Explorer finds plastic waste in record-setting sea dive

Xinhua
American explorer Victor Vescovo set a new record for the deepest manned dive, but to his dismay he found plastic waste.
Xinhua

American explorer Victor Vescovo set a new record for the deepest manned dive as he descended nearly 11km to the bottom of the Mariana Trench in the Pacific Ocean, but to his dismay he found plastic waste.

Vescovo, 53, completed four dives to the bottom of the trench's Challenger Deep, known as the Earth's deepest point, between April 28 to May 5, according to a press release published by his team on Monday.

Aboard the submersible called the Limiting Factor, Vescovo made a couple of journeys nearly 11km below sea level and reached a maximum depth of 10,928 meters in his dive dated April 28.

"The expedition has calculated that this was the deepest dive by any human in history," the team said in the press release. Four hours were spent on the bottom exploring the basin, which is now the longest period of time ever spent on the bottom of the ocean by an individual, they added.

"It is almost indescribable how excited all of us are about achieving what we just did," said Vescovo in the press release. "We feel like we have just created, validated, and opened a powerful door to discover and visit any place, any time, in the ocean -- which is 90 percent unexplored," he said.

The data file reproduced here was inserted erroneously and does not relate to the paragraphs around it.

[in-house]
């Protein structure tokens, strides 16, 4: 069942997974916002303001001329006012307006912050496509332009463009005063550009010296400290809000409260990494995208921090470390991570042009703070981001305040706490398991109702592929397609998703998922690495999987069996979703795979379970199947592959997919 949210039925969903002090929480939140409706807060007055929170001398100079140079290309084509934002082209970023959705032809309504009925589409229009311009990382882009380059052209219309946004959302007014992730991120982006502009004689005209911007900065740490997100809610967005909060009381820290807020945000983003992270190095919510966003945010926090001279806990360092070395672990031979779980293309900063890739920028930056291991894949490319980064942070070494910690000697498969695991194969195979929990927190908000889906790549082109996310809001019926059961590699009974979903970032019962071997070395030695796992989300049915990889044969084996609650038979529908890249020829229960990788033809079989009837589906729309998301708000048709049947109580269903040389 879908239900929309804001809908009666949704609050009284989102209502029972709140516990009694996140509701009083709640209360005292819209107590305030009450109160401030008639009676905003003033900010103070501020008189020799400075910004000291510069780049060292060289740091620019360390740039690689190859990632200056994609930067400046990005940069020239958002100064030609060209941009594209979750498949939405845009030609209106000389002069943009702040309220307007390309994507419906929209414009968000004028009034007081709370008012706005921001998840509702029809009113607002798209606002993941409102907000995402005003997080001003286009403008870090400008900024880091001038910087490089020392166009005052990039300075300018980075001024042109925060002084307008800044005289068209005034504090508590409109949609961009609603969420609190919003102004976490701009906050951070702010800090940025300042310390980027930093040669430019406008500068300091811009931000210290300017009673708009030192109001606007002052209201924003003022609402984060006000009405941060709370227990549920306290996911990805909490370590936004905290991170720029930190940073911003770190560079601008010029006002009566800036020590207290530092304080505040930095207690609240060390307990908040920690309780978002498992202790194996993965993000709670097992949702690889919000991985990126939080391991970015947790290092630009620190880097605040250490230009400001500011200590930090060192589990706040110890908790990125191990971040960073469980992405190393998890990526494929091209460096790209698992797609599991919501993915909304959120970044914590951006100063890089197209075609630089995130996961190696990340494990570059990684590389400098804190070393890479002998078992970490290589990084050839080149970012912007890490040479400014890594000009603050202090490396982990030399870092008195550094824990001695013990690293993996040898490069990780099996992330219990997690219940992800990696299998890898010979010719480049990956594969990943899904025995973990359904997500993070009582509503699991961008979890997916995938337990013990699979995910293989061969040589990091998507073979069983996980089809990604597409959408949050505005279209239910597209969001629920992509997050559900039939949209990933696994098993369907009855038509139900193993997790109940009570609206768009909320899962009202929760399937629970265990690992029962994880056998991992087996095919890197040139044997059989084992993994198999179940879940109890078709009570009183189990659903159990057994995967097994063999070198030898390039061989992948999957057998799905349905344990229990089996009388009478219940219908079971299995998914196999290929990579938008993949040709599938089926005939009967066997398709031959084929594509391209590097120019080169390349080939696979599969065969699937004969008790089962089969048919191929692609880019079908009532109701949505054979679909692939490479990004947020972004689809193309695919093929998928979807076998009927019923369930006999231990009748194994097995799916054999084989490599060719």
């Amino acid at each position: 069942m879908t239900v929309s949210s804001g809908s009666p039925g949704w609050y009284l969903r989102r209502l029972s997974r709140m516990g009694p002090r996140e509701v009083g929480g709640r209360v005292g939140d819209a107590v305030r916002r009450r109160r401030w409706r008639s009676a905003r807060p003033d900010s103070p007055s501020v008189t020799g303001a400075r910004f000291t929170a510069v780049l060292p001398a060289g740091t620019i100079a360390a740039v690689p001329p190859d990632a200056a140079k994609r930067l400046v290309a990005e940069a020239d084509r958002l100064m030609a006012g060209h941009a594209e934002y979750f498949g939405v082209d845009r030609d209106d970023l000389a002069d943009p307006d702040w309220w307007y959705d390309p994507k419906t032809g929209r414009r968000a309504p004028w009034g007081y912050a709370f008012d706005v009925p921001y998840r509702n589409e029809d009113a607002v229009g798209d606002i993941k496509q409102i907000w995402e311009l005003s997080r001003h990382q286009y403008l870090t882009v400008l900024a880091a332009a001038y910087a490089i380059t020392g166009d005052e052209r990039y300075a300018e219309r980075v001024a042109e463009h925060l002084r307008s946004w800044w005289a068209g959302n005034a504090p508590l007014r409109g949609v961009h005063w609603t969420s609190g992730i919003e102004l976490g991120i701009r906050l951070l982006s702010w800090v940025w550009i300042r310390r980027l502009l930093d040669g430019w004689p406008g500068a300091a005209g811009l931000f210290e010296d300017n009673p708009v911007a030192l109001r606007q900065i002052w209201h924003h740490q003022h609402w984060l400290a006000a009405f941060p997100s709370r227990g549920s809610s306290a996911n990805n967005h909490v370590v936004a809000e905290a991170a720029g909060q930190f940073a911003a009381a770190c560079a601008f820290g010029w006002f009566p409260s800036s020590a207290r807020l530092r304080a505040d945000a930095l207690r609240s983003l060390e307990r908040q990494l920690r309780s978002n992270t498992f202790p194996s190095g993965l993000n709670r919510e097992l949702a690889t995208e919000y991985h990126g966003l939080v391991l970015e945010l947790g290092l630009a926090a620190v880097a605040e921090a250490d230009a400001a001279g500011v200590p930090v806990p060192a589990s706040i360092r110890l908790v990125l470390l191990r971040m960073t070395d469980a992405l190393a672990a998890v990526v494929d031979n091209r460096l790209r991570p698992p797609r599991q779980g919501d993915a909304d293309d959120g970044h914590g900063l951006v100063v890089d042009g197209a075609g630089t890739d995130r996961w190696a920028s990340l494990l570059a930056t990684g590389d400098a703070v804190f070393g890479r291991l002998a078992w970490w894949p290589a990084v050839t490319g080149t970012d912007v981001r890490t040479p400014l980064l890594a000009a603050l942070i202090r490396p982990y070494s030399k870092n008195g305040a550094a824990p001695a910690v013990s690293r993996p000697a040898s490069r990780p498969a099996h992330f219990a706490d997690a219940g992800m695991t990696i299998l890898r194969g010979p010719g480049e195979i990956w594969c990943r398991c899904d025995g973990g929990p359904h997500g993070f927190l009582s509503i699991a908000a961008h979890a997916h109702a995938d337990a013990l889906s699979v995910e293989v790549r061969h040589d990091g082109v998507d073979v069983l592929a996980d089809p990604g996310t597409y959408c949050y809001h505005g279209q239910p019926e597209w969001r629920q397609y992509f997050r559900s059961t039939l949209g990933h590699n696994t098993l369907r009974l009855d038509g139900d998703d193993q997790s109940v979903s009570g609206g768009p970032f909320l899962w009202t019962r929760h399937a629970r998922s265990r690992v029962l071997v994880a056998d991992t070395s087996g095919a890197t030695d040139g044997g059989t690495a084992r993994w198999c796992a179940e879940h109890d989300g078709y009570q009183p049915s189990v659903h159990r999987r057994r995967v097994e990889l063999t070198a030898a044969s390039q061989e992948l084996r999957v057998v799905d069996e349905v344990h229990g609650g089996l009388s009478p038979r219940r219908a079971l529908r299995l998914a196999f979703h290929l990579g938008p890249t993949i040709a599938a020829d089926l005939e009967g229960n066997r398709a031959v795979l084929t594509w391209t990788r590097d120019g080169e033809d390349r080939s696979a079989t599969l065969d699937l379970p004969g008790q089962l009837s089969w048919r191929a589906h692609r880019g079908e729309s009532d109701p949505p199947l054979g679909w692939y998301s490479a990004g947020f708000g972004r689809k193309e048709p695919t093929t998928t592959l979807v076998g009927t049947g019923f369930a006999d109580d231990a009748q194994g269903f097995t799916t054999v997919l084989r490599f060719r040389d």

The first dive to the bottom of the Mariana Trench took place in 1960 by US Navy lieutenant Don Walsh and Swiss engineer Jacques Piccard in a vessel called the bathyscaphe Trieste. They achieved a maximum depth of approximately 10,912 meters below sea level.

Then, movie director James Cameron made a solo dive in 2012 in a bright green submersible called Deepsea Challenger.

Besides having discovered four new species in the ocean, Vescovo also found a plastic bag and candy wrappers at the deepest place of the planet.

"Hopefully it just brings more awareness that what we are doing in the oceans, it's not just one large garbage bin and we should treat it with a bit more respect," German news agency dpa quoted Vescovo as saying at the Explorers Club in New York City on Monday.

Each year, more than 8 million tons of plastic end up in the oceans, wreaking havoc on marine wildlife, fisheries and tourism, and costing at least US$8 billion in damage to marine ecosystems, according to data released by the United Nations Environment Program in 2017. The UN agency has declared a war on ocean plastic waste.

Recent studies also suggest that microplastics were found in marine animals living in the deep.  

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